July 23, 2014

Washington Budget Report: May 6, 2014

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GAO Urges Action to Improve Long-Term Outlook

While many in Washington have put fiscal sustainability on the back burner, the Government Accountability Office (GAO) offers an important reminder of the need for prompt fiscal reforms.

“Significant action to change the long-term fiscal path must be taken soon to minimize the disruption to individuals and the economy,” the GAO says in its annual update on that path. “The entire range of federal activities and spending—entitlement programs, other mandatory spending, discretionary spending, and revenue—will need to be re-examined.”

The report’s Baseline Extended Simulation builds on the Congressional Budget Office’s baseline; the GAO’s Alternative Simulation assumes baseline changes “to reflect historical trends.”

GAO points out that “a fundamental imbalance between revenue and spending over the long term leads to continuous growth in debt” as a share of GDP, which is unsustainable. The report also notes that spending increases are driven by the aging population and rising health care costs.

In the Alternative Simulation, which better reflects recent congressional action, the fiscal situation deteriorates more rapidly. By 2026, it shows interest on the federal debt exceeding Medicare costs. By 2027, debt held by the public would exceed the nation’s entire GDP; the following year Social Security, Medicare, Medicaid and net interest would consume all federal revenues.

Extending Tax Breaks -- and Deficits

With Congress back in session, some lawmakers have unfortunately focused their attention on once again renewing a group of temporary tax provisions that subsidize certain businesses and other special interests.

The provisions -- known as “tax extenders” -- expired at the end of last year and ideally should be replaced with comprehensive tax reform rather than renewed. Even worse, lawmakers in both parties have shown little interest in paying for the extensions under pay-as-you-go (PAYGO) rules.

The House Ways and Means Committee passed bills last week to extend six provisions for businesses, including allowing multinational corporations to defer taxes on certain foreign profits. And the House legislation extends the tax breaks permanently rather than for two years, as Congress has usually done in the past.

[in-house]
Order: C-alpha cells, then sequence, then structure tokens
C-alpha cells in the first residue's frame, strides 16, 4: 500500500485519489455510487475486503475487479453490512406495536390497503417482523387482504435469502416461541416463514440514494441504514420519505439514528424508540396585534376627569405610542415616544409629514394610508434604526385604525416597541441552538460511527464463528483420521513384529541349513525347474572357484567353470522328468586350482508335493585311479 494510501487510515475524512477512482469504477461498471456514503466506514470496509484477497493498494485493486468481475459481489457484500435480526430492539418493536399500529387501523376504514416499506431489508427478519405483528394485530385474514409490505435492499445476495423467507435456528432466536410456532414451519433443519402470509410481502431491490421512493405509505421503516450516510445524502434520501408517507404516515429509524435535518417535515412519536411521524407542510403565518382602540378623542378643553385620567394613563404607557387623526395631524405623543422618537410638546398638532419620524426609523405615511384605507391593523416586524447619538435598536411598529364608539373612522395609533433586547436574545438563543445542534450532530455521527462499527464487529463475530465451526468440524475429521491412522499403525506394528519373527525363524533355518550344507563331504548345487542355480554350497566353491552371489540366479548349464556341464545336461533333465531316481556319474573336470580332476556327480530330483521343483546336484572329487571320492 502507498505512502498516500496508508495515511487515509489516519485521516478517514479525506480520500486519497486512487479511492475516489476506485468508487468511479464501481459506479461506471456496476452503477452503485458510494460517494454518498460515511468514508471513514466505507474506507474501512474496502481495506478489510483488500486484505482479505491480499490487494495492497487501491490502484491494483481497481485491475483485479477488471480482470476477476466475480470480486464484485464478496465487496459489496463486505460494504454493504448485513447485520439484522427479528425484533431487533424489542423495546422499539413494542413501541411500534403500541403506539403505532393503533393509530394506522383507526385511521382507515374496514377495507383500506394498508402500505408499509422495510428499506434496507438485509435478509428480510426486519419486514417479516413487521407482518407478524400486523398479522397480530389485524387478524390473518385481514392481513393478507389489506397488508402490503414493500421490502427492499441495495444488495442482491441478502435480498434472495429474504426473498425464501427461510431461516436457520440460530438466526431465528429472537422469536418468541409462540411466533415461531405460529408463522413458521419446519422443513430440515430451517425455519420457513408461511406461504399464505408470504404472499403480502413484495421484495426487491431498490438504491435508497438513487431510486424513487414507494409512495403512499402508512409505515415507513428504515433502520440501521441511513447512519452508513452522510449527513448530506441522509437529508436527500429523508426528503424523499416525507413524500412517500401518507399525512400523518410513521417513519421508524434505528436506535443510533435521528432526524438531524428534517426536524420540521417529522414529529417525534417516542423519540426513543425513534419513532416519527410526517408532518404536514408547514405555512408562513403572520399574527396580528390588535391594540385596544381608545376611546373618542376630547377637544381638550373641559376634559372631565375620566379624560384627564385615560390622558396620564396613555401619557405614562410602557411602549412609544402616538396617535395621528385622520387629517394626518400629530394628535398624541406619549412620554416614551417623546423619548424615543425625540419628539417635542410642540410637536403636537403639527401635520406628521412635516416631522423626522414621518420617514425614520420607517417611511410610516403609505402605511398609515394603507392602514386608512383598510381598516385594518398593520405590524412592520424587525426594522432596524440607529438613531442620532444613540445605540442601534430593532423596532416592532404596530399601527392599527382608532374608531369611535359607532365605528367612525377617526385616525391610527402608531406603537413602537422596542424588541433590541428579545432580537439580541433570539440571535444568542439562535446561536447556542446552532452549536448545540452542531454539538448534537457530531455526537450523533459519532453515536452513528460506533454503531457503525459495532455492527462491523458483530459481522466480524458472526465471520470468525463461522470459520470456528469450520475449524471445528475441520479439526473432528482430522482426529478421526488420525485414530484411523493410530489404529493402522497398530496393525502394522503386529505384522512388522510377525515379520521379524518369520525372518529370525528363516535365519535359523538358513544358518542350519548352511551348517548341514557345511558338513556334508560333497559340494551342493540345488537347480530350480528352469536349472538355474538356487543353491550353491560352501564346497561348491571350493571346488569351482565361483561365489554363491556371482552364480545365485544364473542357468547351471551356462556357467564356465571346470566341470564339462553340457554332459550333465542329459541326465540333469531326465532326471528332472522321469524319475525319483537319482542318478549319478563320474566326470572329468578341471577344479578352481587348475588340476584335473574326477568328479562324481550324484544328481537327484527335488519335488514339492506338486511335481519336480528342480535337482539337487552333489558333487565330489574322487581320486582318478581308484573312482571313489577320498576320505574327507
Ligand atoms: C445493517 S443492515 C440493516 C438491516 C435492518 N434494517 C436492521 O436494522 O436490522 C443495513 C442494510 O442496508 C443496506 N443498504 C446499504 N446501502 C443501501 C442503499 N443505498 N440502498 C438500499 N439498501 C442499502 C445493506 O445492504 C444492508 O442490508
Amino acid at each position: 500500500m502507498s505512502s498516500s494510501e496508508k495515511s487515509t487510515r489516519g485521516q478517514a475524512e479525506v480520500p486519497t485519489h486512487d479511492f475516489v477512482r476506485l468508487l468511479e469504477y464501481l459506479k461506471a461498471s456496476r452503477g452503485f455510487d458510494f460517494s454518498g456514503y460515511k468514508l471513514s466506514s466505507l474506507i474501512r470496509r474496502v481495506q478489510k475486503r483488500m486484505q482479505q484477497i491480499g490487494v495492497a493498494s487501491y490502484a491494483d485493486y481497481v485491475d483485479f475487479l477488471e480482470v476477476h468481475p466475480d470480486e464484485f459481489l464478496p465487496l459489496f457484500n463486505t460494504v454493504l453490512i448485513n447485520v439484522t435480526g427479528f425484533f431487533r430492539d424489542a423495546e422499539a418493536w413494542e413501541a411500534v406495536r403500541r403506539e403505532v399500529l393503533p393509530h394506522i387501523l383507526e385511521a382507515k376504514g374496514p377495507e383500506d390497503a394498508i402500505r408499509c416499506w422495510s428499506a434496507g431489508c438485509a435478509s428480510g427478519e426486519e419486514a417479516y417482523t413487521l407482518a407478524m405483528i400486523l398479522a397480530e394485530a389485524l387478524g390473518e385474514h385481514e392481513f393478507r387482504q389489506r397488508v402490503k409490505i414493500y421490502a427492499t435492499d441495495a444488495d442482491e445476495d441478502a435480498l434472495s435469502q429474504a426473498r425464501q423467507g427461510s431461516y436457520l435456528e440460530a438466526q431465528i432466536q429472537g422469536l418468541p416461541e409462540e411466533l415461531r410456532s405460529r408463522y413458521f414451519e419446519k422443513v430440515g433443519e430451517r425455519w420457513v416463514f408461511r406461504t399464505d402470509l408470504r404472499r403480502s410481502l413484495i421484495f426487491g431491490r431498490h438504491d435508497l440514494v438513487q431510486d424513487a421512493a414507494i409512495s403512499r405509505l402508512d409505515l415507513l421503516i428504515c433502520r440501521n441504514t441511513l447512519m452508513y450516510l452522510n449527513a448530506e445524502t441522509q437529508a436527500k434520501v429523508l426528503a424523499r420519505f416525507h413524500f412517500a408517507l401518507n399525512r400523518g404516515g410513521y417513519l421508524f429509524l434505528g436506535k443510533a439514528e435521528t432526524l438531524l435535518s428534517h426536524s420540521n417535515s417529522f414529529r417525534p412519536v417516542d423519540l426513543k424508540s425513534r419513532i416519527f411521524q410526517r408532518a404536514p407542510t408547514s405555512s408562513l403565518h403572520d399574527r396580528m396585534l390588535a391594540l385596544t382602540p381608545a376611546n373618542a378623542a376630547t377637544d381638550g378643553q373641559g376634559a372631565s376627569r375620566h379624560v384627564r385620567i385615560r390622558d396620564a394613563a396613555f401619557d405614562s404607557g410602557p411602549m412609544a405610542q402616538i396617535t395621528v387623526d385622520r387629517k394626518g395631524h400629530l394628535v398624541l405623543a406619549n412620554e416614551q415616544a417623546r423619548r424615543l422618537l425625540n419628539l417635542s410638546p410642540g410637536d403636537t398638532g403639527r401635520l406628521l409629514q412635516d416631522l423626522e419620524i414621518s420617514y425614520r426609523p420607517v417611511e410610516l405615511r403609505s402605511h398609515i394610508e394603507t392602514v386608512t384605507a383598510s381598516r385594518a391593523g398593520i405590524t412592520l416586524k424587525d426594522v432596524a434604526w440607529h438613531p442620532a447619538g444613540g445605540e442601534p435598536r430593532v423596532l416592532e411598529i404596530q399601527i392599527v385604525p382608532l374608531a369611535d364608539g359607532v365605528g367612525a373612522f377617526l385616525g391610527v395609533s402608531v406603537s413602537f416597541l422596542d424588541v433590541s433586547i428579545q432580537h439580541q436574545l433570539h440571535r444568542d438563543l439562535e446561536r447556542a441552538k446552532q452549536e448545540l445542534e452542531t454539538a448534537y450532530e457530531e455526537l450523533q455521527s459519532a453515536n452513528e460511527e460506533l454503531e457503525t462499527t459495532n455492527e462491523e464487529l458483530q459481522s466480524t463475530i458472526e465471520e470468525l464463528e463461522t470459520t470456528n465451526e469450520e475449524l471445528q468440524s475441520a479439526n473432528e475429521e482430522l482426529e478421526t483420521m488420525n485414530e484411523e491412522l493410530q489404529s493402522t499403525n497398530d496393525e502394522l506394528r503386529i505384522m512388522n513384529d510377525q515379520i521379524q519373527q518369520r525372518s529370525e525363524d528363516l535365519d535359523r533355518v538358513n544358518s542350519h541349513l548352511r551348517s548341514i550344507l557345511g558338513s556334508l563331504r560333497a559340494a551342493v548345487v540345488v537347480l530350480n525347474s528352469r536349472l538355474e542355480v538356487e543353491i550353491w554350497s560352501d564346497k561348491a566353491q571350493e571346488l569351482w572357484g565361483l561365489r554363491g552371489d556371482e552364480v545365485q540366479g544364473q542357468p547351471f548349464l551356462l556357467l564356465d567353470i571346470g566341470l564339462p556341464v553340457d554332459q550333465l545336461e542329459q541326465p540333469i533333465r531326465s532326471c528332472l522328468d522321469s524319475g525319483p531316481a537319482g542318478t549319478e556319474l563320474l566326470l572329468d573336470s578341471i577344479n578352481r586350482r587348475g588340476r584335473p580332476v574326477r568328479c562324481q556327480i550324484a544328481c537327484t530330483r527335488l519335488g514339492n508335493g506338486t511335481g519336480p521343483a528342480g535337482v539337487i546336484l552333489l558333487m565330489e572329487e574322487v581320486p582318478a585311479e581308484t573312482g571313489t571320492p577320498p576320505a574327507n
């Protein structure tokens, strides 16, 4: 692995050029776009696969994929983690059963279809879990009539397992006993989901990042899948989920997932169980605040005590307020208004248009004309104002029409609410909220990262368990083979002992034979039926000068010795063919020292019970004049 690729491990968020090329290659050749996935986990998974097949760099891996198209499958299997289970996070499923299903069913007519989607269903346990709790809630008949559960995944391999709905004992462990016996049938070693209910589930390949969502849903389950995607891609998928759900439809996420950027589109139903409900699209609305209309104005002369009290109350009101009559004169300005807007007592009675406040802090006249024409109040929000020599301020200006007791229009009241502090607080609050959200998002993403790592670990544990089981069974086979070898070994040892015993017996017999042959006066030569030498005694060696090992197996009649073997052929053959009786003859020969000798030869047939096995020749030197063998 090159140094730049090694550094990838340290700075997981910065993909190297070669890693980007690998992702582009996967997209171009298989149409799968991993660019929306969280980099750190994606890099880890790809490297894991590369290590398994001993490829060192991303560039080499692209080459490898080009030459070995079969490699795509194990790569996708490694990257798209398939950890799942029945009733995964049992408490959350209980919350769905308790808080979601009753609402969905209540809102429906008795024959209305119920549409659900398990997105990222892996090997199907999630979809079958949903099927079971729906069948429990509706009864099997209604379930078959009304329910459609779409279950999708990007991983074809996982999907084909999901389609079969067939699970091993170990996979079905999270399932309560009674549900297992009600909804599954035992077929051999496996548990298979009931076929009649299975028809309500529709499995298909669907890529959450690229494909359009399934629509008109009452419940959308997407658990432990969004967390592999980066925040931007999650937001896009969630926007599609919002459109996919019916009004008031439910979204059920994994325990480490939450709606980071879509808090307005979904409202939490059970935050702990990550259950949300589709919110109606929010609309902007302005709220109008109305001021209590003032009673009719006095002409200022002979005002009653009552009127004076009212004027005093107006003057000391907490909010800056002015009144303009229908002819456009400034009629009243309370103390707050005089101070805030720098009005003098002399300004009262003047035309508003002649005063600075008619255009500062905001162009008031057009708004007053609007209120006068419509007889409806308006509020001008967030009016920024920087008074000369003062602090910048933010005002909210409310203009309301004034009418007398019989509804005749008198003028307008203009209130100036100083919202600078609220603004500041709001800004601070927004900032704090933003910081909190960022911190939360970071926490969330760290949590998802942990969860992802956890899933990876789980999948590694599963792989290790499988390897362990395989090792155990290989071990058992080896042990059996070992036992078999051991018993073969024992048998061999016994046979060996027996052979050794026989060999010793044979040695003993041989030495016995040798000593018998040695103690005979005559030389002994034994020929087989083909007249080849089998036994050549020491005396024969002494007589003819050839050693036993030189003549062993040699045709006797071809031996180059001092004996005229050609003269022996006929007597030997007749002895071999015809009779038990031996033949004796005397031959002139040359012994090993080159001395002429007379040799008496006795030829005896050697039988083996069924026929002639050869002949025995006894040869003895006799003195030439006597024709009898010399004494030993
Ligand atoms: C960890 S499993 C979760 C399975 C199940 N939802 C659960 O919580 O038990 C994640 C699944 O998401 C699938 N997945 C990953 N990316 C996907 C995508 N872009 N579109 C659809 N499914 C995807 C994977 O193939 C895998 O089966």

The Joint Committee on Taxation (JCT) estimates the legislation will reduce revenues by $310 billion over the next decade.

It is disappointing that lawmakers seem to have abandoned the pursuit of comprehensive tax reform this year in favor of extending tax breaks for certain interest groups -- especially after Ways and Means Chairman Dave Camp (R-Mich.) released a wide-ranging tax reform proposal earlier in the year.

It is still more troubling that lawmakers have not bothered to find PAYGO offsets for the cost of extending these provisions. If Congress will not address the country's long-term budget challenges this year, it should at least not make the fiscal situation worse.

‘Dead Men Ruling’ Offers Blunt Diagnosis But Also Hope

Despite its grim title of “Dead Men Ruling,” Eugene Steuerle’s new book offers an optimistic message about the nation’s future as he calls for greater fiscal responsibility and generational fairness.

In a blog post discussing the book, Concord Coalition Executive Director Robert L. Bixby welcomes Steuerle’s argument that the United States has sufficient resources to deal with its projected deficits and rising debt.

As Steuerle puts it, “Conditions are ripe to advance opportunity in ways never before possible, including doing for the young in this century what the twentieth did for senior citizens, yet without abandoning those earlier gains.”

But he says elected officials must break the “political logjam” that was largely created years ago by men who are either retired or dead. This logjam involves irresponsible tax cuts and large programs that “automatically grow so fast that they claim every dollar of additional tax revenue that the government generates each year.”

Bixby praises the book for its positive vision as well as its “bluntly accurate diagnosis” of our fiscal challenges: “Readers will come to appreciate that it is not a matter of policymakers choosing each year to spend too much or tax too little; it is that they have switched these decisions to autopilot, knowing full well that the course is unsustainable."